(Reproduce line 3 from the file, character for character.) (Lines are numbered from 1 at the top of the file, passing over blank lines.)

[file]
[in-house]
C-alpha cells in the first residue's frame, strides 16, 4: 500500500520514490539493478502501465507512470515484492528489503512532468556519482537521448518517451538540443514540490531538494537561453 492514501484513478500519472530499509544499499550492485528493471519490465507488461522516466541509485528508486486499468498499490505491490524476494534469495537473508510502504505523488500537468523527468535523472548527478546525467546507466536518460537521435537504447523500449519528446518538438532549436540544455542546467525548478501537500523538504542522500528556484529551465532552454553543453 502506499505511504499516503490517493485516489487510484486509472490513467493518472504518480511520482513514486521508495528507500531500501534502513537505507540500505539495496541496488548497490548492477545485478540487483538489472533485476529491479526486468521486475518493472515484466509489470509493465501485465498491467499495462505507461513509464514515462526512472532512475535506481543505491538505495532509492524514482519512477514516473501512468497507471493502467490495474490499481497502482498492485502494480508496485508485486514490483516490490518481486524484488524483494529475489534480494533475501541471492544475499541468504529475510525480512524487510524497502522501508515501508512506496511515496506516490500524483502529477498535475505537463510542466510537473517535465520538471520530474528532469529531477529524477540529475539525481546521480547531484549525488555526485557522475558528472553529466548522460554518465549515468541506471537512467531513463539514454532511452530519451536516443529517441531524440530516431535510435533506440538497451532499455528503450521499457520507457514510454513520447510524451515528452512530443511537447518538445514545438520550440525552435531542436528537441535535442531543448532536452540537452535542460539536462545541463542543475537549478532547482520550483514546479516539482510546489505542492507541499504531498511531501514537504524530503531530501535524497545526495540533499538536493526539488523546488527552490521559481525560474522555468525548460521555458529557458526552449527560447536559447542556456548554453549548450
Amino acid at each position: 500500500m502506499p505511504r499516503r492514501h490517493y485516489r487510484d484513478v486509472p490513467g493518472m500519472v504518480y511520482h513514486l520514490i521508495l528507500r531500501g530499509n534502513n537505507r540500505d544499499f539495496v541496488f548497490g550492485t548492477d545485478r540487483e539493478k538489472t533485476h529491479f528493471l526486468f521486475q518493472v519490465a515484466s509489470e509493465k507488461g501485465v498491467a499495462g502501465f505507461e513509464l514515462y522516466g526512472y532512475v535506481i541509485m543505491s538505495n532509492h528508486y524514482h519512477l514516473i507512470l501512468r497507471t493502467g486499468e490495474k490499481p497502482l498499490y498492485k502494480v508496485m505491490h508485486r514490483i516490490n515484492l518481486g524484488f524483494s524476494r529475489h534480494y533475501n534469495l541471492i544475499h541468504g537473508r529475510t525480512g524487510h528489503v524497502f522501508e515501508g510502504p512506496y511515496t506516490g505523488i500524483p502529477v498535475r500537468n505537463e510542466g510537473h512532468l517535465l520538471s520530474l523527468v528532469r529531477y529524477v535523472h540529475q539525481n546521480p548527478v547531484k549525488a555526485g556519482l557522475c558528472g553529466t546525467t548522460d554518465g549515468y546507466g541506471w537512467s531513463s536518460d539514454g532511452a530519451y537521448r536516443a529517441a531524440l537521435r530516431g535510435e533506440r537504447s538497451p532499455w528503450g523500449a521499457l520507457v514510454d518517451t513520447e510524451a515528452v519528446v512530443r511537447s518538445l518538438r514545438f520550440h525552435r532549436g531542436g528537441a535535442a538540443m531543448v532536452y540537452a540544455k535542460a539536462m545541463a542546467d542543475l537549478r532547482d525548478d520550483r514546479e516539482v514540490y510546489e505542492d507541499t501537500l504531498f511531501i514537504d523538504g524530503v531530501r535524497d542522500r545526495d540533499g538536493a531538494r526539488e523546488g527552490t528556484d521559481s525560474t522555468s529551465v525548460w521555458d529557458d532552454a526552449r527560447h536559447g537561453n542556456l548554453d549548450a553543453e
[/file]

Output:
Amino acid at each position: 500500500m502506499p505511504r499516503r492514501h490517493y485516489r487510484d484513478v486509472p490513467g493518472m500519472v504518480y511520482h513514486l520514490i521508495l528507500r531500501g530499509n534502513n537505507r540500505d544499499f539495496v541496488f548497490g550492485t548492477d545485478r540487483e539493478k538489472t533485476h529491479f528493471l526486468f521486475q518493472v519490465a515484466s509489470e509493465k507488461g501485465v498491467a499495462g502501465f505507461e513509464l514515462y522516466g526512472y532512475v535506481i541509485m543505491s538505495n532509492h528508486y524514482h519512477l514516473i507512470l501512468r497507471t493502467g486499468e490495474k490499481p497502482l498499490y498492485k502494480v508496485m505491490h508485486r514490483i516490490n515484492l518481486g524484488f524483494s524476494r529475489h534480494y533475501n534469495l541471492i544475499h541468504g537473508r529475510t525480512g524487510h528489503v524497502f522501508e515501508g510502504p512506496y511515496t506516490g505523488i500524483p502529477v498535475r500537468n505537463e510542466g510537473h512532468l517535465l520538471s520530474l523527468v528532469r529531477y529524477v535523472h540529475q539525481n546521480p548527478v547531484k549525488a555526485g556519482l557522475c558528472g553529466t546525467t548522460d554518465g549515468y546507466g541506471w537512467s531513463s536518460d539514454g532511452a530519451y537521448r536516443a529517441a531524440l537521435r530516431g535510435e533506440r537504447s538497451p532499455w528503450g523500449a521499457l520507457v514510454d518517451t513520447e510524451a515528452v519528446v512530443r511537447s518538445l518538438r514545438f520550440h525552435r532549436g531542436g528537441a535535442a538540443m531543448v532536452y540537452a540544455k535542460a539536462m545541463a542546467d542543475l537549478r532547482d525548478d520550483r514546479e516539482v514540490y510546489e505542492d507541499t501537500l504531498f511531501i514537504d523538504g524530503v531530501r535524497d542522500r545526495d540533499g538536493a531538494r526539488e523546488g527552490t528556484d521559481s525560474t522555468s529551465v525548460w521555458d529557458d532552454a526552449r527560447h536559447g537561453n542556456l548554453d549548450a553543453e